Mercury control - Holistic approach to minimize mercury emissions throughout the process chain
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  • ANDRITZ GROUP
  • Environmental solutions
  • Air pollution control
  • Mercury control

Mercury control

Holistic approach to minimize mercury emissions throughout the process chain

Of the several processes for removing mercury from the emissions of coal-fired power stations, the most preferred are those that have synergy with existing air pollution control equipment.

Mercury Removal

Mercury is a potentially deadly neurotoxin. Mercury emissions from coal-fired power stations are a major environmental concern due to the toxicity and persistence of mercury that accumulates in our waterways.

Stringent mercury emission limits in the USA and upcoming BAT and IED regulations in Europe present a significant challenge. To meet these limits,

ANDRITZ follows a holistic approach by taking not only the various oxidation reactions in the flue gas pathway into account, but also the processes within the wet FGD system and downward streams. We expect that this issue will become a major topic worldwide for coal-fired boilers within the next few years.

If the conventional oxidation in the gas phase, based on the gas condition and process set-up, is not sufficient to meet the emission limits, ANDRITZ offers a well-proven calcium bromide oxidation system. Dosing calcium bromide into the boiler is an adequate and easy way to oxidize the greater part of the mercury originating inside the boiler. Other process steps within the flue gas path are crucial for any further mercury oxidation downstream of the boiler as well. For instance, any enhanced oxidation within an existing SCR unit has to be considered for any process developments. Finally, the oxidized mercury will be captured at the FGD scrubber. ANDRITZ considers all the important process steps and the gas composition in order to optimize the mercury emission control system implemented.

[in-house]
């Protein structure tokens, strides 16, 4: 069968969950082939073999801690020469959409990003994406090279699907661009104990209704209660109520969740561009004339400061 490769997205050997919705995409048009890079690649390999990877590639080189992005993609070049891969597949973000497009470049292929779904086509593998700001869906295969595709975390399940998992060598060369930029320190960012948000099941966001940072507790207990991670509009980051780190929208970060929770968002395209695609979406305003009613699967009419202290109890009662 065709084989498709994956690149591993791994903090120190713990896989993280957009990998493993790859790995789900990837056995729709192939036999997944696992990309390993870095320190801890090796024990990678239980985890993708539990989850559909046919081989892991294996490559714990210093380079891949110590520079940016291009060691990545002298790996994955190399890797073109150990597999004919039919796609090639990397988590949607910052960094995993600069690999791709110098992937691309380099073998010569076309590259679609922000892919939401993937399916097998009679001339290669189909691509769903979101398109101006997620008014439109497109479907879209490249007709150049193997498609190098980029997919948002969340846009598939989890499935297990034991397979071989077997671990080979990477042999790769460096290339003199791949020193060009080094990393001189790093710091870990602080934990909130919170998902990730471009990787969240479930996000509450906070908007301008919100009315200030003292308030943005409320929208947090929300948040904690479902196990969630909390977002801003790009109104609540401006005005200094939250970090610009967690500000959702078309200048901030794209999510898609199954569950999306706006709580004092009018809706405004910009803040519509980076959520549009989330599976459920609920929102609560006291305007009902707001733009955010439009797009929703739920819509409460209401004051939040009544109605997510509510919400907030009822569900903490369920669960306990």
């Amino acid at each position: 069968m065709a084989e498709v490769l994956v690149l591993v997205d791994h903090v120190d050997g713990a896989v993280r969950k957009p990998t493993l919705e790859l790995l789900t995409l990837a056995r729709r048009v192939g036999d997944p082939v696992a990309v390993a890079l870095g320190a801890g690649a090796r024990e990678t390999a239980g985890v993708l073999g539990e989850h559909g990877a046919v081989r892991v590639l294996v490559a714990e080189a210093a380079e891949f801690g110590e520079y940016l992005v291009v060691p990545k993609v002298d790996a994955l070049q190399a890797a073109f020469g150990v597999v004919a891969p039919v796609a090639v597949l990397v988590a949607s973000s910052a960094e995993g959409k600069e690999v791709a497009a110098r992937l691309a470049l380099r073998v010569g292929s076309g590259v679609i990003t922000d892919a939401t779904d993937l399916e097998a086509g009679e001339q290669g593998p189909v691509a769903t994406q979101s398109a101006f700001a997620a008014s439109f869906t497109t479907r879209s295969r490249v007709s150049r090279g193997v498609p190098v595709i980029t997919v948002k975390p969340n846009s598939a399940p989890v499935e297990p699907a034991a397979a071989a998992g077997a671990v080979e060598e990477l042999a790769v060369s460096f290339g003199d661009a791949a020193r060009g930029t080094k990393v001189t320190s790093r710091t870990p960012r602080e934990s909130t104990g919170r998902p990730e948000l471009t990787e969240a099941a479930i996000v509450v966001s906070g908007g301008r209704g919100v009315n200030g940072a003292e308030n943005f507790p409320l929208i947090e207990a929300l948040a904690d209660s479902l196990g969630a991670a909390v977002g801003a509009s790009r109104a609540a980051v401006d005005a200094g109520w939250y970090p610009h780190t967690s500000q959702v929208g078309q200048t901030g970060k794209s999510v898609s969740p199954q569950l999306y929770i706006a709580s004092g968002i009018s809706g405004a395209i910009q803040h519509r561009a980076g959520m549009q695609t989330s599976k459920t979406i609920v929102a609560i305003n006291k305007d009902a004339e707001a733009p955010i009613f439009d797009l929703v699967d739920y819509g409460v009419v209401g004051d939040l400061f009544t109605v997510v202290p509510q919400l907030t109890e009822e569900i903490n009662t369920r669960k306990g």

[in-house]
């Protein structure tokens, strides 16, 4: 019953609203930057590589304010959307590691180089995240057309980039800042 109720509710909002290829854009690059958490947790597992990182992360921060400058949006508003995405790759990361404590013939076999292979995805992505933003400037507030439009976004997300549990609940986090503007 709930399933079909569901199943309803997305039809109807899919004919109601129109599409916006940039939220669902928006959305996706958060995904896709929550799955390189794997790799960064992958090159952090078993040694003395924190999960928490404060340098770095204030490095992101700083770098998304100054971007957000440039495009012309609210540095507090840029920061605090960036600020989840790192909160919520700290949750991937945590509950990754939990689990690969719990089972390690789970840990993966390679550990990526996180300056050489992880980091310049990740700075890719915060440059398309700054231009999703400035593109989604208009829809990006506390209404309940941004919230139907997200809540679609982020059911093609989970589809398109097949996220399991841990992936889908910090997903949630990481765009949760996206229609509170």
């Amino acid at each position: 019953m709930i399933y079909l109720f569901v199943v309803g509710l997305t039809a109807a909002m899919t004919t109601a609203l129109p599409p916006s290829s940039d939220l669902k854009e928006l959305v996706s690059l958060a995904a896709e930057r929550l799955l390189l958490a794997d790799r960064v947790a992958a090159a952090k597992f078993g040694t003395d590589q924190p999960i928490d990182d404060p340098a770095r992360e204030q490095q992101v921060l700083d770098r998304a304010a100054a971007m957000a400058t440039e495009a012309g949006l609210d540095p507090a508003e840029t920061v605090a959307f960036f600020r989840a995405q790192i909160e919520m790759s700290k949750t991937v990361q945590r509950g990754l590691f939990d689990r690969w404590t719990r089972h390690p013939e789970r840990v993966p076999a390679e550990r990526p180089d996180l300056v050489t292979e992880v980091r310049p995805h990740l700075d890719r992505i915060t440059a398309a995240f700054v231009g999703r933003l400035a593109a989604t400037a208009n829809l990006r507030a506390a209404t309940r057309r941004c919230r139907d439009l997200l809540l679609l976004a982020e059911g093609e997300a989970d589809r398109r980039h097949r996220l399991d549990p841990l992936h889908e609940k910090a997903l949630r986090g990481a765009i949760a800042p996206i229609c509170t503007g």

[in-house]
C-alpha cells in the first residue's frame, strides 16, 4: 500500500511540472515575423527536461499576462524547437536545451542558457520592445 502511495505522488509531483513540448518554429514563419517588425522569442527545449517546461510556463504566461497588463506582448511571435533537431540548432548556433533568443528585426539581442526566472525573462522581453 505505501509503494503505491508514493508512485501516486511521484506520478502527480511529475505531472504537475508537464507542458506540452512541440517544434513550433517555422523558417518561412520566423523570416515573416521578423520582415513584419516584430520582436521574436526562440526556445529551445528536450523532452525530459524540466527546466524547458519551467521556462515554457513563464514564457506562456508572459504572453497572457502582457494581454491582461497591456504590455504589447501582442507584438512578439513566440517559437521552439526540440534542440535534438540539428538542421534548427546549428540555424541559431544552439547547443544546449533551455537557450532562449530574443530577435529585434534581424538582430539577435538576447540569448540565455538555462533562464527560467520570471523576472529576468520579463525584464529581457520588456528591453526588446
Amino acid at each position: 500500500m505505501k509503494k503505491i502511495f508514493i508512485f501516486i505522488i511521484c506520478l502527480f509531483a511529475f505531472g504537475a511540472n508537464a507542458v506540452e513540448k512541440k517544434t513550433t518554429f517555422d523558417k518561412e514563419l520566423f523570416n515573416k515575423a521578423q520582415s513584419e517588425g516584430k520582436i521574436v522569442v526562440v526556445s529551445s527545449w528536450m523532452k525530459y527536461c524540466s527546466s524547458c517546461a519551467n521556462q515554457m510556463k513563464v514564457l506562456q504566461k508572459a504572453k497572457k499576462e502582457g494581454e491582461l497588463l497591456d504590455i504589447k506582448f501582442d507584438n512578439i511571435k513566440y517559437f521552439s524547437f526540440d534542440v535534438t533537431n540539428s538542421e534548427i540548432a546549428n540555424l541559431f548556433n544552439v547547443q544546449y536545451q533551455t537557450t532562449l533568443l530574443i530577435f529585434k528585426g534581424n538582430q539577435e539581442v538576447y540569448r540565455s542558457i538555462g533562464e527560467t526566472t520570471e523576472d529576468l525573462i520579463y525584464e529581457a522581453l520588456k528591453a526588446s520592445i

ANDRITZ is also looking into the documented topic of potential corrosion effects in combination with the bromine-induced mercury oxidation. Corrosion effects have been documented in some plants, especially in the USA. It was found that corrosion will occur primarily at the cold part of the cold side of the air heater in cases where unusually high bromine concentrations were added to the coal mill and the process set-up was not favorable. Bromine is not unusual in flue gas. It is found in any coal containing halogens. In general, the bromine content in coal will be roughly 1 to 3 % of the chlorine content. With a chlorine content of between 1000 and 2000 ppm in the dry coal, this means that the bromine content in the same coal will be between 20 and 40ppm.

This is also the effective operating range that ANDRITZ recommends for any additional bromine dosage to the coal. Thus, corrosion effects as a result of additional bromine being added can be excluded.

The wet FGD is not only a very efficient way of separating acidic components from the flue gas stream, it is also highly efficient when it comes to removal of the oxidized mercury species. However, inconsistencies in wet scrubber chemistry can be linked to re-emissions of mercury that has already been captured. In order to avoid any re-emissions from the FGD process, ANDRITZ focuses particularly on binding and stabilizing the dissolved mercury in the limestone slurry. If, for instance, PAC (powdered activated carbon) injection is applied to inhibit re-emission, the main mercury sink in the conventional process chain will be the FGD by-product – the gypsum. This is unacceptable for two major reasons if the plant management is targeting beneficial use of the FGD product. Firstly, it greatly increases the mercury content in the gypsum, which could render the FGD product useless as a resource for the drywall industry. Secondly, the gypsum whiteness will deteriorate and hence be unattractive for commercial use.

With conventional hydrocyclone systems, the specifically bound mercury cannot be removed efficiently from the gypsum. Thus, ANDRITZ offers a patented hydrocyclone design that clearly separates the mercury-loaded particles (e.g. PAC) from the gypsum and thereby reduces the mercury content in the FGD product to a minimum. This patented wash water hydrocyclone technology is easy to implement and has a clear advantage for any upgrade of existing FGD installations for any upgrade of existing FGC installations in order to enhance mercury transfer to the waste water treatment plant and also to prevent an increase in the mercury concentration within the scrubber.

ANDRITZ offers an upgrade of any mercury reduction system with a clear mercury sink within the FGD system and can draw on long-term experience with any dewatering technology. Thus, a controlled mercury sink is created.